I Have A Dream
Even among civil rights leaders there are rivalries and jealousies. They disagree among themselves. Some black leaders, such as Malcolm X , are impatient with the older organizations, which try to work peacefully through the courts and churches. And some groups want to fight with fists, weapons, and anger. But not Martin Luther King. He vows, "We are not going to stop until the walls of segregation are crushed. We've gone too far to turn back now."
For years the venerable civil rights activist A. Philip Randolph has talked of a freedom rally in the nation's capital. Perhaps it would bring the diverse black leaders together. Perhaps it would bring black and white people together. Perhaps it would influence Congress. President Kennedy has sent a civil rights bill to Congress. Will it be passed? A march would show Congress and the President the importance of the movement. Exactly one hundred years has passed since Abraham Lincoln signed the Emancipation Proclamation. Some white people are still telling blacks to wait and be patient. Martin Luther King speaks for them all: "We can't wait any longer. Now is the time."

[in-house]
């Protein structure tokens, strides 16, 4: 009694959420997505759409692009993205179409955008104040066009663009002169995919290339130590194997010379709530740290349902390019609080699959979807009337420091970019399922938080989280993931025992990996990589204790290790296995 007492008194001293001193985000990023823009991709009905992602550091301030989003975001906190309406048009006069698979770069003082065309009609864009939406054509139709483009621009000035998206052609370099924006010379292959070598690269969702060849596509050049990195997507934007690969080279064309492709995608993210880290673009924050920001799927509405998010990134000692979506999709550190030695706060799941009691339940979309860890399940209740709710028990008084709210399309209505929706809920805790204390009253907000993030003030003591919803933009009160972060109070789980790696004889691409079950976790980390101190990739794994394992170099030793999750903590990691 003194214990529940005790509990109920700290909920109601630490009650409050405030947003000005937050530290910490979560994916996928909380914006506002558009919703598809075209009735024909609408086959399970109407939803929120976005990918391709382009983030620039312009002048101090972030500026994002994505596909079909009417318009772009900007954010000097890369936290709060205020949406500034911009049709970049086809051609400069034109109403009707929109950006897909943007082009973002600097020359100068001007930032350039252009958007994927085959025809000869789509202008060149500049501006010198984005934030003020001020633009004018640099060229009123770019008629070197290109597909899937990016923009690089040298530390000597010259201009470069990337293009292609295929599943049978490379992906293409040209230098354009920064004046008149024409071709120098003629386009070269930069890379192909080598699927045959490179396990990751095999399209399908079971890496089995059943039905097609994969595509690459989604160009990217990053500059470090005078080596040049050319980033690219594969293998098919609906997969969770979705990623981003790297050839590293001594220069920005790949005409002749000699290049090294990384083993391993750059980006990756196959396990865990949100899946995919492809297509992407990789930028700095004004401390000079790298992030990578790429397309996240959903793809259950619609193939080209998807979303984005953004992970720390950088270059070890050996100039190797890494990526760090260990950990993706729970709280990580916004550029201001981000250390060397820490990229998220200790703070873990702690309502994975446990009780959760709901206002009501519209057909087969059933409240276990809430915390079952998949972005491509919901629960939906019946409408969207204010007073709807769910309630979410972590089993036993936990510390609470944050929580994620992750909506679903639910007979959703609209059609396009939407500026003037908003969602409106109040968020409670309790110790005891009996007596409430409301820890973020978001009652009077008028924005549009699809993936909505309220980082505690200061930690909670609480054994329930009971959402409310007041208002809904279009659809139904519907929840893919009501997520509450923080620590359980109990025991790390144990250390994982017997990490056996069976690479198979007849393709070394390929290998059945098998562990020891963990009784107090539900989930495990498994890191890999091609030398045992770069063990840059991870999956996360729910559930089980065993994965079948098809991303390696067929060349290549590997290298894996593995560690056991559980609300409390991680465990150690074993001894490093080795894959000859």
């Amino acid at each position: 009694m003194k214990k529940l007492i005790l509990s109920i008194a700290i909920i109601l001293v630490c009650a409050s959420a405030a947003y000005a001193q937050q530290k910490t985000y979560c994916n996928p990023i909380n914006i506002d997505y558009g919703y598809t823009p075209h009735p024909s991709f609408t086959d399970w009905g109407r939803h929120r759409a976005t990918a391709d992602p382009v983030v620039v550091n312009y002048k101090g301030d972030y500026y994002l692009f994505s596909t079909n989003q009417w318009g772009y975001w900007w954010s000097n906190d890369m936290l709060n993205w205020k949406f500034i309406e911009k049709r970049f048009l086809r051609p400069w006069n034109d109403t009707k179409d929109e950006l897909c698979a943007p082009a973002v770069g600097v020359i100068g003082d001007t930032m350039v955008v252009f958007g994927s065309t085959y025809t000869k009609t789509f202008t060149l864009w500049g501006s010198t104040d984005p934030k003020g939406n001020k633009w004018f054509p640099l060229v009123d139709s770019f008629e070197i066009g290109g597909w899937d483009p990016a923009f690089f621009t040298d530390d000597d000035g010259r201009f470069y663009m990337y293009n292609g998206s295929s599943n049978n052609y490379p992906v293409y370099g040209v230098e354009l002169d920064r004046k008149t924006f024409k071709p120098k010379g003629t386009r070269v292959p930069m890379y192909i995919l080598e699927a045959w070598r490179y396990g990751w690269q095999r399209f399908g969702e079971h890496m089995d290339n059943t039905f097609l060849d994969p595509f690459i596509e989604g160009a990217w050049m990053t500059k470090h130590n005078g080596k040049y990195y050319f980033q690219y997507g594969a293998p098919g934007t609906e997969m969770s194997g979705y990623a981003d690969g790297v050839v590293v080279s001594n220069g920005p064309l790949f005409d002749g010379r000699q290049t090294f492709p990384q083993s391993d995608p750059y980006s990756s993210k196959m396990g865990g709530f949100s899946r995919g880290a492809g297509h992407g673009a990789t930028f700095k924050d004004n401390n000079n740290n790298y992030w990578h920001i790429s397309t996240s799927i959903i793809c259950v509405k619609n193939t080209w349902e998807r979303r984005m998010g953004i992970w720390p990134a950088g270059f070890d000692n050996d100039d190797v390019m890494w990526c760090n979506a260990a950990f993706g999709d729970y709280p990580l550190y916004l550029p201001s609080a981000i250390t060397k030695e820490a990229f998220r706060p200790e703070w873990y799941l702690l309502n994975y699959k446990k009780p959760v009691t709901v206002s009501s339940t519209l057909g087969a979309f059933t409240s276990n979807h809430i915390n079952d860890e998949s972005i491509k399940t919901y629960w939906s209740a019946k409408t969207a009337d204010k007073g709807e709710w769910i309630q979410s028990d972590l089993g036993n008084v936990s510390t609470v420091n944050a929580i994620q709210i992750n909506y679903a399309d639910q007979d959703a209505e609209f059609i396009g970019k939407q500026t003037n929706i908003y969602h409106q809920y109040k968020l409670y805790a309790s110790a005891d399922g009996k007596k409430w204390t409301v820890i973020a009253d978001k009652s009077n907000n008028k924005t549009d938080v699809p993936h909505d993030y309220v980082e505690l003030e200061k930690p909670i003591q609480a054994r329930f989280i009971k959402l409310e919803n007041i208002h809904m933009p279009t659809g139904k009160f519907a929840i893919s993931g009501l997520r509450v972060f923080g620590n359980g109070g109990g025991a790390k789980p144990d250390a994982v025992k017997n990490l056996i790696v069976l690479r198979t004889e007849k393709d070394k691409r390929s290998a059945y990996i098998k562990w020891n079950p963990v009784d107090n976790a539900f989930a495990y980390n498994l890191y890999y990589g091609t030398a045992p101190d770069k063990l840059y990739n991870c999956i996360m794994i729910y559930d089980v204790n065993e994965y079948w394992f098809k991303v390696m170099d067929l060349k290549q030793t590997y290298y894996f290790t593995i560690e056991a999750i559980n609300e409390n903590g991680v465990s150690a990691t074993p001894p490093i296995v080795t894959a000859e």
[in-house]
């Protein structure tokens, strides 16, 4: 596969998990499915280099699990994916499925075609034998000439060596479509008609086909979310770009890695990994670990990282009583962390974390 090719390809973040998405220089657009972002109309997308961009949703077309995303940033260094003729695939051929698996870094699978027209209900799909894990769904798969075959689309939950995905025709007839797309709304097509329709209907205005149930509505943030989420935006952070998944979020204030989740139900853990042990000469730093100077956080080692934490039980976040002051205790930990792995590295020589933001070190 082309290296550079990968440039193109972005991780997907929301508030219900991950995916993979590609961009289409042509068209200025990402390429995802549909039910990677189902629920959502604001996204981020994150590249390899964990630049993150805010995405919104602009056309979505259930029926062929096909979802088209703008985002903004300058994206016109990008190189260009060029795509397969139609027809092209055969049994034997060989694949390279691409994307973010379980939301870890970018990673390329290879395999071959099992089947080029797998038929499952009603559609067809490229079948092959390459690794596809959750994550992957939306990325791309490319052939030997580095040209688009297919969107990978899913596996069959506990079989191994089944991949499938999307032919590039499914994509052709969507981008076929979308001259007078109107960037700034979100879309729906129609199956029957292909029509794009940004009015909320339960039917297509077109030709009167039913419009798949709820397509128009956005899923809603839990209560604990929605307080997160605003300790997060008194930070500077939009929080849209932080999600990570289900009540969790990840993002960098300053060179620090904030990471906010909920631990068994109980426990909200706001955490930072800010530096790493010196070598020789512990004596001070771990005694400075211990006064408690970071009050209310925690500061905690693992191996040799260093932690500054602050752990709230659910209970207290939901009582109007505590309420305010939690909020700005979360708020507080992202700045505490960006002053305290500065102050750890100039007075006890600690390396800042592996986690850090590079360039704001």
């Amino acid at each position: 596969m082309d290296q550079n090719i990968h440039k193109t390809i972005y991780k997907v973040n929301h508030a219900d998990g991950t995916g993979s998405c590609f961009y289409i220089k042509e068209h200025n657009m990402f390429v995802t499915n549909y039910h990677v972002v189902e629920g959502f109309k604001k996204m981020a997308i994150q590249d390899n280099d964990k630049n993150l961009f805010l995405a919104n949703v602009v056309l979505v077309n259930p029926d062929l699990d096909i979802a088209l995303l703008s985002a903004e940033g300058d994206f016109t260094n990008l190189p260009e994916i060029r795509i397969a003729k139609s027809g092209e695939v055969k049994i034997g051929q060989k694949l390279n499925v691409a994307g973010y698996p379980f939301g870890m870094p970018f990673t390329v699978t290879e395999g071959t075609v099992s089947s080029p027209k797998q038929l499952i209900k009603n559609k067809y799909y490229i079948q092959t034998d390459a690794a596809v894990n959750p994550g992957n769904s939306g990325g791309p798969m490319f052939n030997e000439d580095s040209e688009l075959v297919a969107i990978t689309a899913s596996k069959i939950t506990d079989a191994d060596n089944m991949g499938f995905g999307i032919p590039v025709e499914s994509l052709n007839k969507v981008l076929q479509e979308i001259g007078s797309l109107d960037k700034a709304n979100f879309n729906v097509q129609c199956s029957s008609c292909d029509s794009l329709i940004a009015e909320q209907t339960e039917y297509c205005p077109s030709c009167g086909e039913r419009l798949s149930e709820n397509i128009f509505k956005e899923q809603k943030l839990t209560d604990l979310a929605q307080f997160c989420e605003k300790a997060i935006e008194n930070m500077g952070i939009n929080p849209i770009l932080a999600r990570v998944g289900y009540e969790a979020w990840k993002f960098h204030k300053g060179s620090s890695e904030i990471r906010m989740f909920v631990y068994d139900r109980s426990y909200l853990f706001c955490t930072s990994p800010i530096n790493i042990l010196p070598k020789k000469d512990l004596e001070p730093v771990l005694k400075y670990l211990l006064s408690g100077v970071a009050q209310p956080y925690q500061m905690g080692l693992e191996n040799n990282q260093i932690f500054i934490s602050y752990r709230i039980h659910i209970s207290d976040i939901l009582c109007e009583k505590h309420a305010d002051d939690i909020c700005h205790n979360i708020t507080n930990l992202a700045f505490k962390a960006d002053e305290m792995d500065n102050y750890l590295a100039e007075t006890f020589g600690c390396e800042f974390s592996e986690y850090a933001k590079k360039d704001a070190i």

Philip Randolph is seventy-four. If ever he is to have his march, it has to be soon. And so it is decided: on August 28, 1963, there will be a march for freedom in Washington. The marchers are going to demand passage of the civil rights bill; integration of schools by year's end; an end to job discrimination; and a job training program. Two thousand buses head for the capital, and twenty-one chartered trains . One man roller-skates from Chicago. An eighty-two year old man bicycles from Ohio. TV crews guess there are 250,000 people altogether, both black and whitethe event is entirely integrated. It is a day filled with song, and hope, and goodwill.